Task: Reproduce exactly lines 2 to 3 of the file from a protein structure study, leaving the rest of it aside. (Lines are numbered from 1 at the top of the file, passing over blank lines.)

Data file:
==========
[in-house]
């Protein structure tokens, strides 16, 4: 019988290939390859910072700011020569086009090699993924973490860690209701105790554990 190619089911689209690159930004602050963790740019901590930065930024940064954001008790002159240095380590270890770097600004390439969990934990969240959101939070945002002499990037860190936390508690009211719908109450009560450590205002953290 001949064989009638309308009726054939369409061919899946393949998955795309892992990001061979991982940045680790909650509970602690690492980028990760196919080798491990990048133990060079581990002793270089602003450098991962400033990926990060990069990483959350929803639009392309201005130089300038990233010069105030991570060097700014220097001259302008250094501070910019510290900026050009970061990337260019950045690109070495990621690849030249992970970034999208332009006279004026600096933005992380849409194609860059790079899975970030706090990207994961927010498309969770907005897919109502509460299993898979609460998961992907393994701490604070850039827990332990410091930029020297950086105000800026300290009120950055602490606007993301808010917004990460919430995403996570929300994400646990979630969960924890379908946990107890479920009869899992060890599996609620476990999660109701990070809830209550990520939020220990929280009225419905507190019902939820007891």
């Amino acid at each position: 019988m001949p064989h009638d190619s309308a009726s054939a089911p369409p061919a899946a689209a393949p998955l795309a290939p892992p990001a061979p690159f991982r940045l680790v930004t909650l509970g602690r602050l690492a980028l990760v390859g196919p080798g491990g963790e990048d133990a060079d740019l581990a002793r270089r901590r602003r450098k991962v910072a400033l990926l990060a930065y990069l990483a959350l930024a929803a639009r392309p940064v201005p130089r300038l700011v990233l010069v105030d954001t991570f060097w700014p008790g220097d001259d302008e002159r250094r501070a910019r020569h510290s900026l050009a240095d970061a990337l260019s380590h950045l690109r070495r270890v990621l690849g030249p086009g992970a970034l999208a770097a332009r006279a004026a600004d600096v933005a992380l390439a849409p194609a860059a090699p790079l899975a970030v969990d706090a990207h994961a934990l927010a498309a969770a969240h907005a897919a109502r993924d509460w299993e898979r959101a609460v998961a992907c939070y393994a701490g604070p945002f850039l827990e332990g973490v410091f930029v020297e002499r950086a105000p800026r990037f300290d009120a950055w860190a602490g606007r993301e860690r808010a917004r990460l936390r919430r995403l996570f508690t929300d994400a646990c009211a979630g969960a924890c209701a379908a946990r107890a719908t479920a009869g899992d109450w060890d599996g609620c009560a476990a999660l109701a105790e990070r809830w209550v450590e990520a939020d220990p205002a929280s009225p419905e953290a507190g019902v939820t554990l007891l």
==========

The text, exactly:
């Protein structure tokens, strides 16, 4: 019988290939390859910072700011020569086009090699993924973490860690209701105790554990 190619089911689209690159930004602050963790740019901590930065930024940064954001008790002159240095380590270890770097600004390439969990934990969240959101939070945002002499990037860190936390508690009211719908109450009560450590205002953290 001949064989009638309308009726054939369409061919899946393949998955795309892992990001061979991982940045680790909650509970602690690492980028990760196919080798491990990048133990060079581990002793270089602003450098991962400033990926990060990069990483959350929803639009392309201005130089300038990233010069105030991570060097700014220097001259302008250094501070910019510290900026050009970061990337260019950045690109070495990621690849030249992970970034999208332009006279004026600096933005992380849409194609860059790079899975970030706090990207994961927010498309969770907005897919109502509460299993898979609460998961992907393994701490604070850039827990332990410091930029020297950086105000800026300290009120950055602490606007993301808010917004990460919430995403996570929300994400646990979630969960924890379908946990107890479920009869899992060890599996609620476990999660109701990070809830209550990520939020220990929280009225419905507190019902939820007891």
């Amino acid at each position: 019988m001949p064989h009638d190619s309308a009726s054939a089911p369409p061919a899946a689209a393949p998955l795309a290939p892992p990001a061979p690159f991982r940045l680790v930004t909650l509970g602690r602050l690492a980028l990760v390859g196919p080798g491990g963790e990048d133990a060079d740019l581990a002793r270089r901590r602003r450098k991962v910072a400033l990926l990060a930065y990069l990483a959350l930024a929803a639009r392309p940064v201005p130089r300038l700011v990233l010069v105030d954001t991570f060097w700014p008790g220097d001259d302008e002159r250094r501070a910019r020569h510290s900026l050009a240095d970061a990337l260019s380590h950045l690109r070495r270890v990621l690849g030249p086009g992970a970034l999208a770097a332009r006279a004026a600004d600096v933005a992380l390439a849409p194609a860059a090699p790079l899975a970030v969990d706090a990207h994961a934990l927010a498309a969770a969240h907005a897919a109502r993924d509460w299993e898979r959101a609460v998961a992907c939070y393994a701490g604070p945002f850039l827990e332990g973490v410091f930029v020297e002499r950086a105000p800026r990037f300290d009120a950055w860190a602490g606007r993301e860690r808010a917004r990460l936390r919430r995403l996570f508690t929300d994400a646990c009211a979630g969960a924890c209701a379908a946990r107890a719908t479920a009869g899992d109450w060890d599996g609620c009560a476990a999660l109701a105790e990070r809830w209550v450590e990520a939020d220990p205002a929280s009225p419905e953290a507190g019902v939820t554990l007891l």